Human rights activist Dr. Masaki Tada leads a double life. He has just returned from Peshawar, Pakistan, where he struggled to save the lives of Afghan refugees with the meager resources at his disposal. In Japan, he plays a very different role — as president of Josai Hospital, a modern, fully equipped hospital in Ibaraki Prefecture.
Here, he lectures about the gravity of what he has just witnessed in Peshawar. His message raises an important question: What does it mean to be human? Can we shut our eyes to others’ suffering or should we try to do something about it?
For Tada, the only option is the latter. With more than 20 years of experience in the refugee camps of war-torn countries, including Cambodia, Ethiopia and, for the last 14 years, Pakistani camps teeming with Afghan refugees, he brings to his work a medical mission.
He also, by taking photographs of what he sees, shoulders the more personal responsibility of moving the Japanese public to take action.
“I take pictures to let people know what’s really happening there,” says Tada, who is also president of the nongovernmental organization, the Japan International Friendship and Welfare Foundation.
Having recently returned from JIFF’s Malnutrition Project in Peshawar, where he spent nearly six weeks from late October to early December, Tada’s most recent photos testify to the disease and starvation of the Afghan refugees. There are babies with rickets, children with severe skin infections — all with the same glassy stare. One photo shows a child with seven fingers on each hand. Another, a mother with severe gout. And yet another shows a child suffering the effects of a genetic defect. His feet are mere stumps.
“These children are often very sick,” Tada says. “Some have birth defects. If we had an intensive-care unit, such babies would have a chance of surviving, but we don’t have an ICU facility in Peshawar.”
Of the 500 children that pass through JIFF’s Malnutrition Project every day, about 25 percent are severely malnourished. “One-year-old children can weigh as little as 3 kg and be nothing but bones, severely impairing their ability to walk,” explains Tada. If they live at all.
For 14 years, JIFF has provided free food, medical assistance, X-rays, physiotherapy, pharmaceuticals, education and training to the thousands of fleeing civilians who have taken refuge in Peshawar over the desperate years of war in Afghanistan. The number of refugees dramatically rose after the Sept. 11 terrorist attacks. The seven JIFF doctors and nurses in Peshawar now see more than 1,200 people per day. JIFF finds itself severely short-handed, with a staff that has shrunk from 20 to just seven after the terrorist attacks.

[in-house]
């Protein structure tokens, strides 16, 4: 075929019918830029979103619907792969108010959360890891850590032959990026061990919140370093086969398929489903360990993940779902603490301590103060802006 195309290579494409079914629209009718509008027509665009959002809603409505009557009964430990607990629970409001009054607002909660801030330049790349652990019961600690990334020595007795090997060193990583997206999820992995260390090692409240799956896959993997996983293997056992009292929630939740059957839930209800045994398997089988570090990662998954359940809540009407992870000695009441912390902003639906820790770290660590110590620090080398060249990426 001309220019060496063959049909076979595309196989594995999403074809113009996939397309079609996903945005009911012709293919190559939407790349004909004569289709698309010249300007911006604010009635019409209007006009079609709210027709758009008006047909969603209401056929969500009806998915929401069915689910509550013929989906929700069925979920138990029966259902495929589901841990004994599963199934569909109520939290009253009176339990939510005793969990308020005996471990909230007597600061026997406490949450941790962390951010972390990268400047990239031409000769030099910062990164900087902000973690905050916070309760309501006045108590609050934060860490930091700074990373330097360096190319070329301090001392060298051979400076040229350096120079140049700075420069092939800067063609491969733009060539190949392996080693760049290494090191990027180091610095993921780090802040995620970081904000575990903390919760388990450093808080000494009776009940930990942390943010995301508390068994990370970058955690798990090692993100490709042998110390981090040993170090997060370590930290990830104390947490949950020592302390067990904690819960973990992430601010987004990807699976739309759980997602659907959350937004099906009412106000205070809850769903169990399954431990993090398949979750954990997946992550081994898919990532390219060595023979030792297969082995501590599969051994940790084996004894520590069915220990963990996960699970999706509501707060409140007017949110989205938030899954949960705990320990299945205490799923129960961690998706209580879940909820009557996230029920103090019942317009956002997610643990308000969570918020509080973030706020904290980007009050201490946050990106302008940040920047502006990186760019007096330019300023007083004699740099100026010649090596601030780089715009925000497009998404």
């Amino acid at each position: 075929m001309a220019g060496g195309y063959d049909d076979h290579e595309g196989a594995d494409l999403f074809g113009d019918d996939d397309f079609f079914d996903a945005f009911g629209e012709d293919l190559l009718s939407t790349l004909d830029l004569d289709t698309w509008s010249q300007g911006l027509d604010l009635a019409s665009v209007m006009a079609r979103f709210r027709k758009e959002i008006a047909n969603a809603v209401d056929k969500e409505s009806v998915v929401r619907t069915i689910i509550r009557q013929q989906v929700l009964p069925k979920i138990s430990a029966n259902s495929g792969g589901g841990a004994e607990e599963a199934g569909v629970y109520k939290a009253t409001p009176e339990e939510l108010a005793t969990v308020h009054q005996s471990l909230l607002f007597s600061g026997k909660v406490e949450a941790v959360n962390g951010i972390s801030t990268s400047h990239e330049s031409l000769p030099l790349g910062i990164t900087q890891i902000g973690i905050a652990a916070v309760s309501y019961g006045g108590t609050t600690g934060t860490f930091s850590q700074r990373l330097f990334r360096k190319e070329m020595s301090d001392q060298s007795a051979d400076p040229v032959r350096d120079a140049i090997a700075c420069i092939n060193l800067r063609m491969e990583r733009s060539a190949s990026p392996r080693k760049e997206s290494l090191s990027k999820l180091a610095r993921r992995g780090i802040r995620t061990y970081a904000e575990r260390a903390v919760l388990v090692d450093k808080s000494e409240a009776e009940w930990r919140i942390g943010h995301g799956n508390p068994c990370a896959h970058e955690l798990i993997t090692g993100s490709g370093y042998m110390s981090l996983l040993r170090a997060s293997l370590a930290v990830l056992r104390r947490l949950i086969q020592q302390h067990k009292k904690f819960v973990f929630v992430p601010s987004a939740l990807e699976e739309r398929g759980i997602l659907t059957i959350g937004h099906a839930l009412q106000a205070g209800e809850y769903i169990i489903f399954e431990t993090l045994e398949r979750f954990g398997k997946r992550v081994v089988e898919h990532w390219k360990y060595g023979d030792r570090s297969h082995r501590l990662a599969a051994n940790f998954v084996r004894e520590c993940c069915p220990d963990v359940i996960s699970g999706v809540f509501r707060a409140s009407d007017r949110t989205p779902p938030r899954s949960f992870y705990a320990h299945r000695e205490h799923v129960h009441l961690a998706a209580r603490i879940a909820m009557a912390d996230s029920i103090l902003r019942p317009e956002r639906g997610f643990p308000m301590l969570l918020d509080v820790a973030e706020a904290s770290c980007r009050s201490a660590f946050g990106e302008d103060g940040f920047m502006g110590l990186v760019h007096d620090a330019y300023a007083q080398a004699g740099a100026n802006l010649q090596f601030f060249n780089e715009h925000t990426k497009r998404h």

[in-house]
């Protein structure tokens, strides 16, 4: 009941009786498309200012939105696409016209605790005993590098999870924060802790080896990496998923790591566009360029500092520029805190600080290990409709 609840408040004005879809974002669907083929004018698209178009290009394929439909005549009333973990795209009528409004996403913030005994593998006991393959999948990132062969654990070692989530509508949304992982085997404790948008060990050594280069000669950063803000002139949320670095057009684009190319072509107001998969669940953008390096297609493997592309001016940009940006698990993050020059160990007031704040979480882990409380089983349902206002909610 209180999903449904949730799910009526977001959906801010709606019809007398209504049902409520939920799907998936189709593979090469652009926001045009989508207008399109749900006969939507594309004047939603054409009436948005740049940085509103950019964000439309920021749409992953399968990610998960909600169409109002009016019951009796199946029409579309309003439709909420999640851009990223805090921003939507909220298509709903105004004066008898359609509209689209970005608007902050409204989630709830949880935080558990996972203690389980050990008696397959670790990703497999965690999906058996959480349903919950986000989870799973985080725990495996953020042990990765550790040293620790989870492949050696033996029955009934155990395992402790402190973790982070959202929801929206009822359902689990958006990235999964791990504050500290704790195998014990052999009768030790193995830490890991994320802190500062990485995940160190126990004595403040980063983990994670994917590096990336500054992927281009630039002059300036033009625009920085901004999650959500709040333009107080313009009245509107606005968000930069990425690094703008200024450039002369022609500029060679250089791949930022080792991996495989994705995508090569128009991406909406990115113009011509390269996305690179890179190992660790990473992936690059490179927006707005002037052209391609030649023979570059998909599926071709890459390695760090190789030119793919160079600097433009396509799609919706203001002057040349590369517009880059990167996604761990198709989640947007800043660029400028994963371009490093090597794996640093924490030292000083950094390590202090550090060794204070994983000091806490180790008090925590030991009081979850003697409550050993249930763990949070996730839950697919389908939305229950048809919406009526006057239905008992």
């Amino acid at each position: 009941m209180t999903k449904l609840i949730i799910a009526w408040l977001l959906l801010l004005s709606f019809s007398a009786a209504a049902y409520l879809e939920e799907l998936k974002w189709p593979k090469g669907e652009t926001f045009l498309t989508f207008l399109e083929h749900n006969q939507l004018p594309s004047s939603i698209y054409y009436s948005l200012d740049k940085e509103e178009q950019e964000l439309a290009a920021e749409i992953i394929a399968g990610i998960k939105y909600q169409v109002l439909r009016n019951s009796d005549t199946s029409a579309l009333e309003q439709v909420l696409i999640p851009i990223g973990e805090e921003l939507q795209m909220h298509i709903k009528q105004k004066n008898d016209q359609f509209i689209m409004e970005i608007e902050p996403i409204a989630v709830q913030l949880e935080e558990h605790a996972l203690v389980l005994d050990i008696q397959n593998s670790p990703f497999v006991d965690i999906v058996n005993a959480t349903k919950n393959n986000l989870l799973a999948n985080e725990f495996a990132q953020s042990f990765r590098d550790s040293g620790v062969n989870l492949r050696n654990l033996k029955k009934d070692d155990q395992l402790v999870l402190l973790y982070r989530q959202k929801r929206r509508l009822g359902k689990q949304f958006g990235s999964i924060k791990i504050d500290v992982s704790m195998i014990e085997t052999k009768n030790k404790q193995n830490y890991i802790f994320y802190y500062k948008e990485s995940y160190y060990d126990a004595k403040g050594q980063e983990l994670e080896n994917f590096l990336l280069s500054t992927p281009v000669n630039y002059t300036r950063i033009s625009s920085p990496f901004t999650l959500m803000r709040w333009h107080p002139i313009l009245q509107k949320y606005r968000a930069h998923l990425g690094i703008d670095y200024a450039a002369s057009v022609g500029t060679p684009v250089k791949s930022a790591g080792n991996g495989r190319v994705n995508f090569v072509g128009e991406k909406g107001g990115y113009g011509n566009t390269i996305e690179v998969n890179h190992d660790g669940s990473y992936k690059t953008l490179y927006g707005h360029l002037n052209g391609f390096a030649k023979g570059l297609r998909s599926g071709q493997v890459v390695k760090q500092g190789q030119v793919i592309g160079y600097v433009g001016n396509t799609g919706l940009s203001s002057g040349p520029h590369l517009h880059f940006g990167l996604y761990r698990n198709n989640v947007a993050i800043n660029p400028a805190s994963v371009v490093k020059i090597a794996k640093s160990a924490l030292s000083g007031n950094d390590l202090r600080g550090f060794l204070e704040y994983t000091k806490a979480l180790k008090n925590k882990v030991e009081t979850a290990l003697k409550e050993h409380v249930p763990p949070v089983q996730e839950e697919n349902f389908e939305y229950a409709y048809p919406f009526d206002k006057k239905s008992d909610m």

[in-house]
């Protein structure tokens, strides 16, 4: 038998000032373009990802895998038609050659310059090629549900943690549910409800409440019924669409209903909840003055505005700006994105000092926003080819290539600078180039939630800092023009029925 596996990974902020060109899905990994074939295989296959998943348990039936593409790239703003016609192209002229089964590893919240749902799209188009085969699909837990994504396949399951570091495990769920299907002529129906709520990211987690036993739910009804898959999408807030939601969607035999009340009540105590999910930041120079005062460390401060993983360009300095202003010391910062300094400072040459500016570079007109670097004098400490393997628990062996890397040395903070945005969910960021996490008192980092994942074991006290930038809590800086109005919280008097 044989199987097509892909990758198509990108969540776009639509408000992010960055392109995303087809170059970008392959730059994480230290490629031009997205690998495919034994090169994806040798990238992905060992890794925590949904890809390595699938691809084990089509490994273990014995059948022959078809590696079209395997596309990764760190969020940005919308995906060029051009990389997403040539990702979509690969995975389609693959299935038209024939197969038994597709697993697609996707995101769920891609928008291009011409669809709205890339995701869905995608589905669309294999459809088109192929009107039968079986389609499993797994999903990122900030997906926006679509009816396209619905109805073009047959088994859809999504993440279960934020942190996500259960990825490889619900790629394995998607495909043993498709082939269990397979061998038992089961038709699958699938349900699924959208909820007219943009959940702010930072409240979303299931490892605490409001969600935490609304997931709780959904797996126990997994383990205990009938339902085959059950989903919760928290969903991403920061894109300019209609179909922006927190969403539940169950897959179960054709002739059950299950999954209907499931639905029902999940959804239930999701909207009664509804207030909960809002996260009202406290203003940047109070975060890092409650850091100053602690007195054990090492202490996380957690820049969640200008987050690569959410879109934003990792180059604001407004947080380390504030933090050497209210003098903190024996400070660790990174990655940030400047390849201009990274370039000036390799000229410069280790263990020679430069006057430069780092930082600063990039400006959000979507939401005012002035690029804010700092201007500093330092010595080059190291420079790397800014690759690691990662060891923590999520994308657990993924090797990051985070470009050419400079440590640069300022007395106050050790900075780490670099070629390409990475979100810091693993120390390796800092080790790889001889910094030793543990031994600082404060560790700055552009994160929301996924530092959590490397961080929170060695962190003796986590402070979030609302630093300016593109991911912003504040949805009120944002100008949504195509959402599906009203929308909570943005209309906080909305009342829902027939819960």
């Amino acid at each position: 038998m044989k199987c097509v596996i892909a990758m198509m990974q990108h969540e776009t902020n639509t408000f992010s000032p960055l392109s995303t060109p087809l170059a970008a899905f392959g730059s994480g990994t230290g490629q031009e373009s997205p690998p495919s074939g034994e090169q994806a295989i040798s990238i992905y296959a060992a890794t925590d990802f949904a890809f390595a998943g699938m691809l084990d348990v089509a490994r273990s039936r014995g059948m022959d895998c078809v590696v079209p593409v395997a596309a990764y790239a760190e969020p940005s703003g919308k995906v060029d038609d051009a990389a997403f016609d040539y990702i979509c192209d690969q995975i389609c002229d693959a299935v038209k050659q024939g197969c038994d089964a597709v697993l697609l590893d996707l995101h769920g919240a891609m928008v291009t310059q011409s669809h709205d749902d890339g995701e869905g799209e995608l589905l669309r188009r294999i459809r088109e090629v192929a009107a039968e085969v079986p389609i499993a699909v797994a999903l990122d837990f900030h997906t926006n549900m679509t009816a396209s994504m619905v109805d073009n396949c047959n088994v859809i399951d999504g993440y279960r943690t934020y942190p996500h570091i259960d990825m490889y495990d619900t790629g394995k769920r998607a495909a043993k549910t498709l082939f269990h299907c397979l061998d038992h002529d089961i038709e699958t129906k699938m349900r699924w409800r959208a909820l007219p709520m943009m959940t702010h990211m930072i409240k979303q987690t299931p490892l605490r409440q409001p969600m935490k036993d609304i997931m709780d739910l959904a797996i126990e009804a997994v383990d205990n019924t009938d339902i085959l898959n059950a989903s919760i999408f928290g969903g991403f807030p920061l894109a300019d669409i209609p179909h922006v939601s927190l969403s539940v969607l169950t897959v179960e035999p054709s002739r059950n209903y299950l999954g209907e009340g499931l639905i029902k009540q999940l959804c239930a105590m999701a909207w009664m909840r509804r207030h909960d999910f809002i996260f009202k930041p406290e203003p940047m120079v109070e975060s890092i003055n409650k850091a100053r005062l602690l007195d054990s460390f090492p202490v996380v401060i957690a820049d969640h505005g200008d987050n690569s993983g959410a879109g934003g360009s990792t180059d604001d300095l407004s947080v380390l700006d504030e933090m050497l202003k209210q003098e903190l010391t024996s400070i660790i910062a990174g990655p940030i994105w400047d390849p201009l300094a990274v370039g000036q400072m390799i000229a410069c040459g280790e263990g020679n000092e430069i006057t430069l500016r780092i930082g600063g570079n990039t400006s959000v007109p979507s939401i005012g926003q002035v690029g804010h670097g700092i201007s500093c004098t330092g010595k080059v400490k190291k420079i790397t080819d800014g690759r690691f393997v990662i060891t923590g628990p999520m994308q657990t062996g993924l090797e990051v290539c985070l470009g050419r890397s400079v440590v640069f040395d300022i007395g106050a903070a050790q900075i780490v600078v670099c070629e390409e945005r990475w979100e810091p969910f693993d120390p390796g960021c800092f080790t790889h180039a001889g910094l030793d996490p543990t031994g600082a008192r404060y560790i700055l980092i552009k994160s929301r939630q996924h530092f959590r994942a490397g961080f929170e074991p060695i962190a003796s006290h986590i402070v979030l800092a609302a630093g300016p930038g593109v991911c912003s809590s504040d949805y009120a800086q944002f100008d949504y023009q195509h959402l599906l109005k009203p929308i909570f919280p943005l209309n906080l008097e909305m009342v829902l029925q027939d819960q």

JIFF’s staff includes the four Ahmadyar brothers, who are native Afghans. Three of them are doctors, who worked in Tada’s private 319-bed hospital in Ibaraki. They made headlines in Japan this year in September and October for their decision to ignore the government’s Level-5 danger warnings and to go to Peshawar for refugee relief work.
Tada gave them his full support. After all, their relationship goes back a long way — to 1988, when the oldest of the brothers, Kazem, began his affiliation with JIFF. Following the attacks, three of the four went to Peshawar. Only the youngest, Jafar, remained behind in Ibaraki to support his brothers’ families and to coordinate JIFF activities in Japan and Pakistan.
Avesta Ahmadyar, eldest son of Akbar Ahmadyar, a surgeon, follows what his father does in Pakistan with understanding well beyond his nine years. “I want my father to help the refugees as much as possible,” he said in a television interview. It was an expression of hope and faith about his father’s mission, a hope that is echoed in the refugee camps of Peshawar and captured by Tada’s camera.
Some of his photos depict the courtyard of the Malnutrition Project, with mothers and children sitting together in the shade of the trees. They pass the daylight hours waiting for their turn to be called. Beautiful women wear their blue burka loosely to expose surprisingly young faces. Children in colorful, embroidered clothing are seen doing ordinary things. They play ball, sit and chat, or carry newly acquired sacks of food back to the camps.
After a long wait comes the examination. The difference between the fairly healthy children and the severely sick and malnourished ones is clear. But for Tada, every child deserves a treat.
“They have such long faces when they meet me and this makes me so sad,” Tada says. “So to build trust and open the lines of communication, I put a caramel candy in each child’s hand before I examine them. Their faces light up. Then they start to think of me as a nice ojisan.”
Other photos capture the educative efforts of relief workers, who use simple illustrations to teach mothers to make powdered milk, or to sterilize water by boiling it. Some pictures show a striking contrast between the hunger of the camps and the abundance in the crowded markets of Peshawar, where food, medicine, clothes, blankets and other basic necessities are available for anyone with the money to pay for them.
The 10 million yen that JIFF receives annually from the Postal Services Agency, supplemented by 20 million yen it raises in donations, is barely enough to keep the Malnutrition Project center running. Tada’s photographs are part of a traveling exhibition, available for loan and on the Internet. JIFF hopes that it will raise awareness about the magnitude of the human tragedy among Afghan refugees — and make visitors realize the difference that a donation can make to a refugee child’s life.
In a time of both misinformation and too much information, quality journalism is more crucial than ever.
By subscribing, you can help us get the story right.